On May 5, 2006, Rex Gilbert executed an adjustable rate note with First National Arizona to refinance the existing lien on the subject property. Pursuant to the terms of the note, Mr. Gilbert agreed to pay a principal amount of $525,000, plus interest to the bank. The Gilberts executed a deed of trust on the subject property to secure the note. As a part of the transaction, First National Arizona provided several disclosures, including a “Truth in Lending Disclosure Statement,” a “Notice of Right to Cancel,” a “Variable Rate Mortgage Program Disclosure,” a “HUD-1 Settlement Statement,” and a “First Payment Letter.”

Thereafter, according to the district court, First National Arizona transferred its interest in the Gilberts’ mortgage to First National Bank of Nevada, First National Bank of Nevada transferred its interest in the mortgage to RFL, and RFL sold its interest to Deutsche, as the trustee for RAL. Gilbert v. Deutsche Bank Trust Co. Ams., No. 09-CV-181-D, 2010 WL 2696763, at *1 (E.D.N.C. July 7, 2010). Thus, the district court stated, Deutsche, as the trustee for RAL, currently owns and holds the note and deed of trust on the subject property. Id. RFC is the master servicer and GMAC is the subservicer. Id. at *2.

The Gilberts defaulted on the loan in 2008. Subsequently, Deutsche chose Simpson as the substitute trustee of the deed of trust. Id. On March 12, 2009, Simpson filed a foreclosure action against the Gilberts in the Hyde County Superior Court.

The Gilberts’ counsel wrote a letter to GMAC dated April 5, 2009, in which she alleged several violations of TILA, provided notice that the Gilberts were rescinding their mortgage transaction, and requested that GMAC cancel its security interest in the subject property and return all consideration paid by the Gilberts. In a letter dated April 14, 2009, counsel for GMAC responded that GMAC had reviewed the Gilberts’ file and found “no basis to conclude that there were any material disclosure errors that would give rise to an extended right of rescission.” As such, counsel for GMAC stated that they would not rescind the transaction.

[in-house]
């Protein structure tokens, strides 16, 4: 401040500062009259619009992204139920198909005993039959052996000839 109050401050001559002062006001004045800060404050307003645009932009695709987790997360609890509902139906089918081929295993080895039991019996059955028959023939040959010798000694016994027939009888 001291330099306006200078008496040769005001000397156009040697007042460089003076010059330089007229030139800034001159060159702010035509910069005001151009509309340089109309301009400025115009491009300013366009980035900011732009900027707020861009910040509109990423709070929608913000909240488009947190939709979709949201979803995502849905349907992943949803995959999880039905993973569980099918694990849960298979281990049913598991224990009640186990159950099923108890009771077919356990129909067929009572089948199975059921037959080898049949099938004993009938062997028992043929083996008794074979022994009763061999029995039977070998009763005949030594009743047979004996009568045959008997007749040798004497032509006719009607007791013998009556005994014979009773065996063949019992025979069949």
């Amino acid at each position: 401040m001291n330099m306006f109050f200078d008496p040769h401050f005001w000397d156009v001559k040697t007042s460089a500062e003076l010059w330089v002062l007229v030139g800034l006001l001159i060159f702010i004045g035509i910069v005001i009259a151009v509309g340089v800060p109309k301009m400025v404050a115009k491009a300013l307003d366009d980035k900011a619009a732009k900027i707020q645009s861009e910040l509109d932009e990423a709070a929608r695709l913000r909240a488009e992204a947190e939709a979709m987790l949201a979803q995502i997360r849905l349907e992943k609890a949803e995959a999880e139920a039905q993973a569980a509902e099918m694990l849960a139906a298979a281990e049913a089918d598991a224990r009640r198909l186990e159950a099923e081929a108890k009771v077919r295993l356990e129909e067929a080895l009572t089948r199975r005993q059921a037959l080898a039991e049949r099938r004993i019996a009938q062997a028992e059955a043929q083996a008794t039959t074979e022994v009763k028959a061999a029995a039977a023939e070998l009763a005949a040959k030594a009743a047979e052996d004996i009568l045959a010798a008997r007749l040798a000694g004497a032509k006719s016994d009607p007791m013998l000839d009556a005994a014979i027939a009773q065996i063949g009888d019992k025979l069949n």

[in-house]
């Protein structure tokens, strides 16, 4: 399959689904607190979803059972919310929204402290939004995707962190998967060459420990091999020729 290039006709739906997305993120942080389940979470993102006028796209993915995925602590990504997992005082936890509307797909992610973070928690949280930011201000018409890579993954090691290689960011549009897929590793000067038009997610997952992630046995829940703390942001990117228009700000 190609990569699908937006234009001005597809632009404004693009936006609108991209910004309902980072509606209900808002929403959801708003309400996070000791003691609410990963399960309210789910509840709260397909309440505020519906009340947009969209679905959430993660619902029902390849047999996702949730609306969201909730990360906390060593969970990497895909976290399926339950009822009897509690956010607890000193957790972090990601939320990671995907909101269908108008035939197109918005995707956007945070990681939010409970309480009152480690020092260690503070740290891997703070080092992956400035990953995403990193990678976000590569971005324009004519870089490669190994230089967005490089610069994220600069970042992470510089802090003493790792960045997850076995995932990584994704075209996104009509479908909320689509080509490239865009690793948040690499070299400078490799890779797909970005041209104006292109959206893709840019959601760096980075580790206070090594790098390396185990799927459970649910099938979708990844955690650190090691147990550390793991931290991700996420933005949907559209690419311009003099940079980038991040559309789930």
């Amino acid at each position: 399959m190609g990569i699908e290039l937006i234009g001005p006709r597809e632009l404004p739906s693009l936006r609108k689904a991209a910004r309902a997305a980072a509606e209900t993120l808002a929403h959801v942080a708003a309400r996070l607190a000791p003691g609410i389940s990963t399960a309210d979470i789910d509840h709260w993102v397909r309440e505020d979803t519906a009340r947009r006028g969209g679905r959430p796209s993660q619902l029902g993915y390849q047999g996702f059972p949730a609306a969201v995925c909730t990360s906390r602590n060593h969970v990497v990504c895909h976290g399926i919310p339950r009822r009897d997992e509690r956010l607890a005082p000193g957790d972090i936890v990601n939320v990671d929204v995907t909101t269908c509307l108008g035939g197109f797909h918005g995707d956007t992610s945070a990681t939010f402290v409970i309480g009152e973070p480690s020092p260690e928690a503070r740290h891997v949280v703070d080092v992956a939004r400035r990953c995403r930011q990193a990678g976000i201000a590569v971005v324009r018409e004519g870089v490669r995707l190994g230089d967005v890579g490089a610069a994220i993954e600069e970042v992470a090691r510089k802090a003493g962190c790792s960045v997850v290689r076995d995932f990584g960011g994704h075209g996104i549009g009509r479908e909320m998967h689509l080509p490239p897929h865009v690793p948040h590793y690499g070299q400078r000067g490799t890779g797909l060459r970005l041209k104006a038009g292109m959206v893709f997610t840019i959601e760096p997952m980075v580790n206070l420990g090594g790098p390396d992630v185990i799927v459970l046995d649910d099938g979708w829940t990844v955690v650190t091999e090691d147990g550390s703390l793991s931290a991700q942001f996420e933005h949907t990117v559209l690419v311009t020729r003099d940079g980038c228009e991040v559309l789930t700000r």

On June 2, 2009, the Clerk of the Hyde County Superior Court conducted a foreclosure hearing, after which she entered a June 17, 2009, order allowing Simpson to proceed with the foreclosure. According to the order, the Clerk found that Deutsche was the holder of the subject note and deed of trust and that the note evidenced a valid debt. The Gilberts appealed to the Hyde County Superior Court.

Following a de novo hearing on the matter on August 18, 2009, the superior court allowed the foreclosure proceeding to go forward. In doing so, the court relied in part on an affidavit signed by Jeffrey Stephan, a signing officer for GMAC, certifying the validity of the indebtedness pursuant to the note as well as Deutsche’s status as the current owner and holder of the note. The Gilberts appealed that decision to the North Carolina Court of Appeals.

On September 14, 2009, while their appeal was pending, the Gilberts filed suit in the Hyde County Superior Court against Appellees seeking, among other things, to enjoin the mortgage foreclosure sale and to rescind their May 5, 2006, loan. They alleged violations of TILA by Appellees. The Gilberts also claimed that Appellees violated North Carolina usury law, engaged in unfair and deceptive trade practices, engaged in prohibited debt collection acts, and breached the mortgage contract. The Gilberts further maintained that Deutsche was without authority to enforce the note because of a defect in the allonge, which granted Deutsche an interest in the note.